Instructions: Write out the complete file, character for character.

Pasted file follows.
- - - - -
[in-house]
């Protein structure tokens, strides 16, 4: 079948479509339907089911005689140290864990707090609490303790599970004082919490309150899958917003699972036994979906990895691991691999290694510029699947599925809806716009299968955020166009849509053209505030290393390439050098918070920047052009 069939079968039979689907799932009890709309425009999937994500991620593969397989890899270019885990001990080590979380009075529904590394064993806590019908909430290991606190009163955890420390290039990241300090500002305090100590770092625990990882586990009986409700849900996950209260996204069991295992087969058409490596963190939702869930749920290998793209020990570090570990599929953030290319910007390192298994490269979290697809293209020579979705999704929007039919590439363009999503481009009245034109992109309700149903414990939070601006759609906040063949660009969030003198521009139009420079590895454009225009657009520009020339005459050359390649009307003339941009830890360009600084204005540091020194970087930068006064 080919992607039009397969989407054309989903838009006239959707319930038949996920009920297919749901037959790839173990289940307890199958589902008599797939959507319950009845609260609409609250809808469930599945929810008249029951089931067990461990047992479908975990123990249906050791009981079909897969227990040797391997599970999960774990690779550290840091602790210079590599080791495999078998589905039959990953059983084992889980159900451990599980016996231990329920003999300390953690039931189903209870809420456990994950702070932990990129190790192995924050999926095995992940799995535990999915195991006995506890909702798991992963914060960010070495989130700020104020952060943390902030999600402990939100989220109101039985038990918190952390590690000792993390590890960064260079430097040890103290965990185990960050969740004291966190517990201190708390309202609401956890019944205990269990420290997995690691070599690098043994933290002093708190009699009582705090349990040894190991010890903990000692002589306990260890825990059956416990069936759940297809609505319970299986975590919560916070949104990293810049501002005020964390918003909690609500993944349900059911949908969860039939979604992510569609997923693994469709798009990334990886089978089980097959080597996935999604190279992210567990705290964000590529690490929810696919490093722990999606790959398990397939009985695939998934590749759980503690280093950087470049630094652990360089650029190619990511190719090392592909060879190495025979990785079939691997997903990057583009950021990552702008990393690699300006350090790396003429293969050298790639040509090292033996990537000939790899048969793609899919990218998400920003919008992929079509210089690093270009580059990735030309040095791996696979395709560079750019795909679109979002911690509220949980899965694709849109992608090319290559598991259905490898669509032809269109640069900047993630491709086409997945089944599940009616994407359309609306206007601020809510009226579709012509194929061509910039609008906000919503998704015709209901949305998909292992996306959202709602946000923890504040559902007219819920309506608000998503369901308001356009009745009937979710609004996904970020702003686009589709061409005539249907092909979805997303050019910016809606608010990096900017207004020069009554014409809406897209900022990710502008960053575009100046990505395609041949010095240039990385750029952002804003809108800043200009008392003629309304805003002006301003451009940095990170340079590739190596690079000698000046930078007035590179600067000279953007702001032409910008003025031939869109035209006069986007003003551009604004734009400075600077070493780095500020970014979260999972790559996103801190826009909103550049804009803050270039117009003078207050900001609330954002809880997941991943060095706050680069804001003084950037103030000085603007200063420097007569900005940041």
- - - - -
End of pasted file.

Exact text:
[in-house]
């Protein structure tokens, strides 16, 4: 079948479509339907089911005689140290864990707090609490303790599970004082919490309150899958917003699972036994979906990895691991691999290694510029699947599925809806716009299968955020166009849509053209505030290393390439050098918070920047052009 069939079968039979689907799932009890709309425009999937994500991620593969397989890899270019885990001990080590979380009075529904590394064993806590019908909430290991606190009163955890420390290039990241300090500002305090100590770092625990990882586990009986409700849900996950209260996204069991295992087969058409490596963190939702869930749920290998793209020990570090570990599929953030290319910007390192298994490269979290697809293209020579979705999704929007039919590439363009999503481009009245034109992109309700149903414990939070601006759609906040063949660009969030003198521009139009420079590895454009225009657009520009020339005459050359390649009307003339941009830890360009600084204005540091020194970087930068006064 080919992607039009397969989407054309989903838009006239959707319930038949996920009920297919749901037959790839173990289940307890199958589902008599797939959507319950009845609260609409609250809808469930599945929810008249029951089931067990461990047992479908975990123990249906050791009981079909897969227990040797391997599970999960774990690779550290840091602790210079590599080791495999078998589905039959990953059983084992889980159900451990599980016996231990329920003999300390953690039931189903209870809420456990994950702070932990990129190790192995924050999926095995992940799995535990999915195991006995506890909702798991992963914060960010070495989130700020104020952060943390902030999600402990939100989220109101039985038990918190952390590690000792993390590890960064260079430097040890103290965990185990960050969740004291966190517990201190708390309202609401956890019944205990269990420290997995690691070599690098043994933290002093708190009699009582705090349990040894190991010890903990000692002589306990260890825990059956416990069936759940297809609505319970299986975590919560916070949104990293810049501002005020964390918003909690609500993944349900059911949908969860039939979604992510569609997923693994469709798009990334990886089978089980097959080597996935999604190279992210567990705290964000590529690490929810696919490093722990999606790959398990397939009985695939998934590749759980503690280093950087470049630094652990360089650029190619990511190719090392592909060879190495025979990785079939691997997903990057583009950021990552702008990393690699300006350090790396003429293969050298790639040509090292033996990537000939790899048969793609899919990218998400920003919008992929079509210089690093270009580059990735030309040095791996696979395709560079750019795909679109979002911690509220949980899965694709849109992608090319290559598991259905490898669509032809269109640069900047993630491709086409997945089944599940009616994407359309609306206007601020809510009226579709012509194929061509910039609008906000919503998704015709209901949305998909292992996306959202709602946000923890504040559902007219819920309506608000998503369901308001356009009745009937979710609004996904970020702003686009589709061409005539249907092909979805997303050019910016809606608010990096900017207004020069009554014409809406897209900022990710502008960053575009100046990505395609041949010095240039990385750029952002804003809108800043200009008392003629309304805003002006301003451009940095990170340079590739190596690079000698000046930078007035590179600067000279953007702001032409910008003025031939869109035209006069986007003003551009604004734009400075600077070493780095500020970014979260999972790559996103801190826009909103550049804009803050270039117009003078207050900001609330954002809880997941991943060095706050680069804001003084950037103030000085603007200063420097007569900005940041």